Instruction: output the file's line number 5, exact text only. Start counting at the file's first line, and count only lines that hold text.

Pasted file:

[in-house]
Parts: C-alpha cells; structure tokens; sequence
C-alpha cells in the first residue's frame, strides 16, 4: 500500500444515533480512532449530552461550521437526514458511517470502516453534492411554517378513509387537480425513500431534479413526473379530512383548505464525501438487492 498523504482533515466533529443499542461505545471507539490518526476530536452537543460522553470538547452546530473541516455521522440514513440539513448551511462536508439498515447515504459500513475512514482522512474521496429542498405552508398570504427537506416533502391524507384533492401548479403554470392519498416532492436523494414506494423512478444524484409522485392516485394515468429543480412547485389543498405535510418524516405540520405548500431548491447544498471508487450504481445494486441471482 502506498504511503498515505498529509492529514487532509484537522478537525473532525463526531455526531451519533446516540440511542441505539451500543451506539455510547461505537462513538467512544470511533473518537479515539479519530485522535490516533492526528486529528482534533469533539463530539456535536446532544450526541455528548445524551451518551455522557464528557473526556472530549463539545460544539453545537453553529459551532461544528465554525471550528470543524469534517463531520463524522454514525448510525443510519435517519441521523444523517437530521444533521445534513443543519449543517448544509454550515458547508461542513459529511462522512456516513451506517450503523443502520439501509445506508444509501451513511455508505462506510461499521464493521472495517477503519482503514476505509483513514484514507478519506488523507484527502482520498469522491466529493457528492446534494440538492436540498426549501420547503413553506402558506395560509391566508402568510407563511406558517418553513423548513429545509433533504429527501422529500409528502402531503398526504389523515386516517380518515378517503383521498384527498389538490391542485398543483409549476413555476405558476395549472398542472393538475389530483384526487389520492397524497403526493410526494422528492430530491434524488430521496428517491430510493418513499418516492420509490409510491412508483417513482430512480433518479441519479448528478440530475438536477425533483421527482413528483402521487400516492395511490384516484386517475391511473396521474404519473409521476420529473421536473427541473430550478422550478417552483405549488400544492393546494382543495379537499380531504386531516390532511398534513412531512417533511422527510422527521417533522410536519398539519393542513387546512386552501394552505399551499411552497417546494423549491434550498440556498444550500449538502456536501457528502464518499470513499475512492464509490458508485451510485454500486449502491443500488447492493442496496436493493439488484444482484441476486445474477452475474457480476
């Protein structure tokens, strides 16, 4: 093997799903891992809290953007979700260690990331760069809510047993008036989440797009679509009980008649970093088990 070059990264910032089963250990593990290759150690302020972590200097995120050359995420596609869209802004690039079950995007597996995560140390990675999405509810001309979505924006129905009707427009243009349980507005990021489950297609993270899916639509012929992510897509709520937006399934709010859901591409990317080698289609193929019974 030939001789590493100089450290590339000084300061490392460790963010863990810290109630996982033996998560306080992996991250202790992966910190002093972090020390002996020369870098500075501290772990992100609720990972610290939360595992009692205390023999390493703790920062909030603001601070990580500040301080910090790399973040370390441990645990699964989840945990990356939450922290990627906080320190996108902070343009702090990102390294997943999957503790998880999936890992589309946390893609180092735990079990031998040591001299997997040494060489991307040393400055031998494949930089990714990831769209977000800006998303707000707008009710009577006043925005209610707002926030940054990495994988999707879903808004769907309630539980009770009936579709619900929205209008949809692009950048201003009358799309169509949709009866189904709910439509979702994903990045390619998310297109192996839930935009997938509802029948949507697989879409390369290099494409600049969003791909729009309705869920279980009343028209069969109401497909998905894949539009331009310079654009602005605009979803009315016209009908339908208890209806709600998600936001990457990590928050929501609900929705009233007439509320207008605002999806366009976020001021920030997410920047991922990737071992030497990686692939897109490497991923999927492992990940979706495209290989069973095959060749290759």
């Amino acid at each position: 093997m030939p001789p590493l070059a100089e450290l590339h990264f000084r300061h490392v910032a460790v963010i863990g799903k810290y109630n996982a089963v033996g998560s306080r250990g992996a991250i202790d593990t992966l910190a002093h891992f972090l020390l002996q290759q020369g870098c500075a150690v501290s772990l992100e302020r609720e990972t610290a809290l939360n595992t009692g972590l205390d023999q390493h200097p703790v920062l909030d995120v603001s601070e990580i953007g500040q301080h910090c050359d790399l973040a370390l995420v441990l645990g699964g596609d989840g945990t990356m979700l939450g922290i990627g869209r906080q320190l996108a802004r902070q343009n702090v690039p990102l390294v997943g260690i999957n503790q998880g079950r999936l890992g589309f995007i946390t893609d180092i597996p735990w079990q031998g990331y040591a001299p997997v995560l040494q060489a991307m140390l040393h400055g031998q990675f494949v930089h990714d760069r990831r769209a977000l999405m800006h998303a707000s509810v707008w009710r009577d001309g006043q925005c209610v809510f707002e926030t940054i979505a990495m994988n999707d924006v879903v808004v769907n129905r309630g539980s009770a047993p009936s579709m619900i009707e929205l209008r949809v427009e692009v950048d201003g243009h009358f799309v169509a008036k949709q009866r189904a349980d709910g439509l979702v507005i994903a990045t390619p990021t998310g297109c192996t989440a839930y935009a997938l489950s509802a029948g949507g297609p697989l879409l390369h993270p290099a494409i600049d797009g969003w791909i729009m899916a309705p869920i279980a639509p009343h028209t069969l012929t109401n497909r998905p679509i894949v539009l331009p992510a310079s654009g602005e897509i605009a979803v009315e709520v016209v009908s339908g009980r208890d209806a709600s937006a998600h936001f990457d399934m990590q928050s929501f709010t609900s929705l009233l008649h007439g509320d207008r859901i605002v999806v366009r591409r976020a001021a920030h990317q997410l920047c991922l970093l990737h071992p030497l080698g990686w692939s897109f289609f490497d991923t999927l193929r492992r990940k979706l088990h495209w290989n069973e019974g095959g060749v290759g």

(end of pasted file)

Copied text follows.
């Amino acid at each position: 093997m030939p001789p590493l070059a100089e450290l590339h990264f000084r300061h490392v910032a460790v963010i863990g799903k810290y109630n996982a089963v033996g998560s306080r250990g992996a991250i202790d593990t992966l910190a002093h891992f972090l020390l002996q290759q020369g870098c500075a150690v501290s772990l992100e302020r609720e990972t610290a809290l939360n595992t009692g972590l205390d023999q390493h200097p703790v920062l909030d995120v603001s601070e990580i953007g500040q301080h910090c050359d790399l973040a370390l995420v441990l645990g699964g596609d989840g945990t990356m979700l939450g922290i990627g869209r906080q320190l996108a802004r902070q343009n702090v690039p990102l390294v997943g260690i999957n503790q998880g079950r999936l890992g589309f995007i946390t893609d180092i597996p735990w079990q031998g990331y040591a001299p997997v995560l040494q060489a991307m140390l040393h400055g031998q990675f494949v930089h990714d760069r990831r769209a977000l999405m800006h998303a707000s509810v707008w009710r009577d001309g006043q925005c209610v809510f707002e926030t940054i979505a990495m994988n999707d924006v879903v808004v769907n129905r309630g539980s009770a047993p009936s579709m619900i009707e929205l209008r949809v427009e692009v950048d201003g243009h009358f799309v169509a008036k949709q009866r189904a349980d709910g439509l979702v507005i994903a990045t390619p990021t998310g297109c192996t989440a839930y935009a997938l489950s509802a029948g949507g297609p697989l879409l390369h993270p290099a494409i600049d797009g969003w791909i729009m899916a309705p869920i279980a639509p009343h028209t069969l012929t109401n497909r998905p679509i894949v539009l331009p992510a310079s654009g602005e897509i605009a979803v009315e709520v016209v009908s339908g009980r208890d209806a709600s937006a998600h936001f990457d399934m990590q928050s929501f709010t609900s929705l009233l008649h007439g509320d207008r859901i605002v999806v366009r591409r976020a001021a920030h990317q997410l920047c991922l970093l990737h071992p030497l080698g990686w692939s897109f289609f490497d991923t999927l193929r492992r990940k979706l088990h495209w290989n069973e019974g095959g060749v290759g």